I will be interested to see whether plans already generated by the BNSF and UP to triple track long stretches in the west will be "remodeled" into intiatives to provide "high speed rail trackage" for Amtrak. Apparently, the FRA wth the support of Congress is about to do a "get tough" number on these railroads regarding their "slowing" of Amtrak service for freight movements...so recrafting the expansion in terms of boosting passenger service might yeild some money to these big railroads that benefits both passenger and long haul freight service.

Recall also that there is "buy America" aspect for steel involved in any Stimulous Bill project...and last I heard the US steel mills don't make much rail anymore. This just compicates doing anything even more.

So my expectation is that we'll see the existing high speed lines improved with this money...and a whole ton of it being spent of plans and EIRs for proposed high speed lines...and little else done. Keep in mind that the administration has also promised an additional $1B per year for high speed rail projects...but that's just talk at this point.
 

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Why do we need to fund Amtrk. This is BS it looks like another Govt operation and most likely owned eventually buy them. How much can you folks bear funding all this stuff. One thing is you need a dedicated Right of way even tho you may only travel at a speed of 125. Also limited access means no grade crossings and protection form trespassers and not operating freight trains. Also states would be required to provide funds. Now that means more tax dollars from us . Ya right.

High speed is considered faster than 90. Some RRs do run 90 but this is not considered high speed. You have to get to class 6 and above to qualify for high speed. FRA has looked at the recommended routes and that is about it. It's up to the states to ya or na a system as here again they will be footing part of the bill. Thats one reason why you do not see extensions of Amtrak routes. One thing is money and the other is ridership. If you do not have both, guess what no train.


Later RJD
 

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RJ,

I disagree with you. We do need Amtrak, and it does need to be gov't funded, state and fed. Sorry buddy, but all the other transportation models are freezing up. And forget "it needs to make money". No passenger carrying system in the world makes money. The tax on my gas does not pay for the roads I drive on. I agree, 125 is too slow. I would like to see our national passenger system run at 300 MPH. Think of the jobs that would create. All the infrastructure, technology developed, new power plants across the country (since we're talking about all electric), plus new tunnels, etc.. It is my tax dollars too, and right now, they go to your state for bridges and roads that drive up the cost of my gas (since most of our transportation dollars are spent on roads and bridges). Now, where do you think you get the $$? I'd rather have dedicated passenger lines running electric trains if the gov is going to give away my money to bail out bad investments, as they did in Sept. before the new admin took over.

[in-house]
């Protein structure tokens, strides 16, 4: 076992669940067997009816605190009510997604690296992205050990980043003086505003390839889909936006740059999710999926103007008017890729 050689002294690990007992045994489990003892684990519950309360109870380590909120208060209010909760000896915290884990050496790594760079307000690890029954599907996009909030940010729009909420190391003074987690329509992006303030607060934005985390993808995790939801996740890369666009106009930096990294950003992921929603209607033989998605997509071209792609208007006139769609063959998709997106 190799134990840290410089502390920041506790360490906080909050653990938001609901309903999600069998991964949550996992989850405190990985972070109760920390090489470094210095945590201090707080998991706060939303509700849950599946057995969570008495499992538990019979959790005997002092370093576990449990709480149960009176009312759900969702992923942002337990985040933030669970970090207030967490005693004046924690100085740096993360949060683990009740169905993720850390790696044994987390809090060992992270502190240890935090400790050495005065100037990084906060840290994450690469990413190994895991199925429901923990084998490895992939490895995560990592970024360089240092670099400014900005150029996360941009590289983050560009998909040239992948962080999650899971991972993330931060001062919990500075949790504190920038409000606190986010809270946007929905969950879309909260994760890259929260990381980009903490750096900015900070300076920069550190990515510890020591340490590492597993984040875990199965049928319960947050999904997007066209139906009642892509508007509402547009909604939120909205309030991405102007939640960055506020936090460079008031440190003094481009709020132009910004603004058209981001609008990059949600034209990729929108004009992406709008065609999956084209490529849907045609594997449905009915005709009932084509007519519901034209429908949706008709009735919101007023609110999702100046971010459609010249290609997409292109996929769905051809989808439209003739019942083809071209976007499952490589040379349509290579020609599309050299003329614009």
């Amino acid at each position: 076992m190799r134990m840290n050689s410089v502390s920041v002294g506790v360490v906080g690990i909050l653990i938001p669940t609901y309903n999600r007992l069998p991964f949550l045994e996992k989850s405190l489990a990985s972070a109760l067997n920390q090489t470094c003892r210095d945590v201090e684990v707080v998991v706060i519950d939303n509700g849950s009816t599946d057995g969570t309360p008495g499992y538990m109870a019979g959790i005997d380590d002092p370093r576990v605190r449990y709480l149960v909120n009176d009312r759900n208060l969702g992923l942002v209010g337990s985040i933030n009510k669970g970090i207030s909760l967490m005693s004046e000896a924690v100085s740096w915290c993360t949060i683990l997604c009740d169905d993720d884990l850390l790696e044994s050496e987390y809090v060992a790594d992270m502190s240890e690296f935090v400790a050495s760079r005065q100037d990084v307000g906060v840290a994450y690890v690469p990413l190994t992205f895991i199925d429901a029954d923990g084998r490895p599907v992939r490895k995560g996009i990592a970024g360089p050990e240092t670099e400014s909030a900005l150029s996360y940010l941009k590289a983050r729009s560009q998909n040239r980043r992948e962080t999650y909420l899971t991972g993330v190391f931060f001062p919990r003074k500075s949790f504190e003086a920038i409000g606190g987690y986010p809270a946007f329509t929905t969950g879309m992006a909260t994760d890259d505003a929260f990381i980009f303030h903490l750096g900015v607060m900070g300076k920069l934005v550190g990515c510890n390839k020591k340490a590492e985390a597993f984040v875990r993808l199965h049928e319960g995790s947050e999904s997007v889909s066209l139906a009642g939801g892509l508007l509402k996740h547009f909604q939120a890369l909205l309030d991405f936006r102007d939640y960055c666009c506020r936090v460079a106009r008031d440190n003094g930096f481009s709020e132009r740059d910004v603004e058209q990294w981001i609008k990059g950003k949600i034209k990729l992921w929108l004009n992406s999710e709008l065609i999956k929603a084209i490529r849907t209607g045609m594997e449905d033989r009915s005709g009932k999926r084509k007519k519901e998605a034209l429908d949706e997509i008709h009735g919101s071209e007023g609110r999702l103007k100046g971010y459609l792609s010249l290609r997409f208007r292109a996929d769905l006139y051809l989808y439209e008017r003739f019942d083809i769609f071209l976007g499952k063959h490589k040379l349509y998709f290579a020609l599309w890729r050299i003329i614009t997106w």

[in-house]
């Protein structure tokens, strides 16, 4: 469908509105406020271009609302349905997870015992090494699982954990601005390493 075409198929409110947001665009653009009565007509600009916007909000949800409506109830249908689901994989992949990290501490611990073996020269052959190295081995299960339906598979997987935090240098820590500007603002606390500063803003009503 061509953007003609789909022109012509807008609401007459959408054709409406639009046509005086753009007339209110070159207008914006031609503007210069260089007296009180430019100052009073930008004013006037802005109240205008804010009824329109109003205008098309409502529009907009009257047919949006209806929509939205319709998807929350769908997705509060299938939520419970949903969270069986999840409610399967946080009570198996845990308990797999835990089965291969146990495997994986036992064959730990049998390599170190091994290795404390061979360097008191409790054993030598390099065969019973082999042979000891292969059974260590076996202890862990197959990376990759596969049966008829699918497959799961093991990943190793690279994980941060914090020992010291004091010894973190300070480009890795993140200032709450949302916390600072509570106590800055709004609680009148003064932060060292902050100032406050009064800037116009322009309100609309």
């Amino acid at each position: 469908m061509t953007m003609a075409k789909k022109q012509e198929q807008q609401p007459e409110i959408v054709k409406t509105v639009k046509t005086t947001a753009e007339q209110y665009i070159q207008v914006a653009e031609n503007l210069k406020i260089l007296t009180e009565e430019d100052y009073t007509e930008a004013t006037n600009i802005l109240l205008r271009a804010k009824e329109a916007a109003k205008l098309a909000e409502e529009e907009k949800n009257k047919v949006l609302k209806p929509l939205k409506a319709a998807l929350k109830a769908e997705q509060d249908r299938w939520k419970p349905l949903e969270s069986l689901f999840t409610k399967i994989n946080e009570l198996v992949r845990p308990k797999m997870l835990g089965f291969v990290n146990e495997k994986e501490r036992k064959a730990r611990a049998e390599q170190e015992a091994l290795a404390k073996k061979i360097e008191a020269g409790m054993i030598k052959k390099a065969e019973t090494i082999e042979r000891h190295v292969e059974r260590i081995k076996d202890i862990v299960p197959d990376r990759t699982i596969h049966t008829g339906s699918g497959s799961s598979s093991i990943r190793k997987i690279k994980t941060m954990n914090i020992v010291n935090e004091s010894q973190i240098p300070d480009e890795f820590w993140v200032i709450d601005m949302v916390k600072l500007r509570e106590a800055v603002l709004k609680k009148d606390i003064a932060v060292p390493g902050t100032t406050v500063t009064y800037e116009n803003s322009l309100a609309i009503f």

I love driving my car on a country road when I do not have to be anywhere in particular. But the majority of the interstate driving sucks. Bad traffic due to bad drivers taking lots of risks. I purposely bought a house within 5 miles of an Amtrak station. It so happens that PA put up a lot of cash, tax dollars that I paid, to reinvest in the aging PRR catenary. Now, we have 110 MPH trains again. And it is CHEAP!! $20 to Philadelphia? I can't even park in Philly for that much.


Sorry guy, I know a lot of you will disagree with me, but this is something I feel strongly about. Having taken trains here in the US and seeing what it could be, I think the time has come for Amtrak to get the funding it needs so that all of us will have better transportation options.
 

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I'll throw my 2 cents in.

Japan is the model of railroad efficiency, trains you can set your watch by, inexpensive in relation to driving, convenient, etc.

BUT!

1. It's an extremely densely populated country, like one large continuous city more crowded than new york, so much easier to get full trains.
2. The government taxes cars and fuel high enough to make rail travel make sense
3. The government condemns or takes ANY land necessary for the right of way.

In Japan, business is the government and the government is business.

If we ran the US that way, we would have more rail travel, although it would STILL be more difficult since we do not have the population density.

I've been to Japan 23 times. I don't want to live there or in that environment.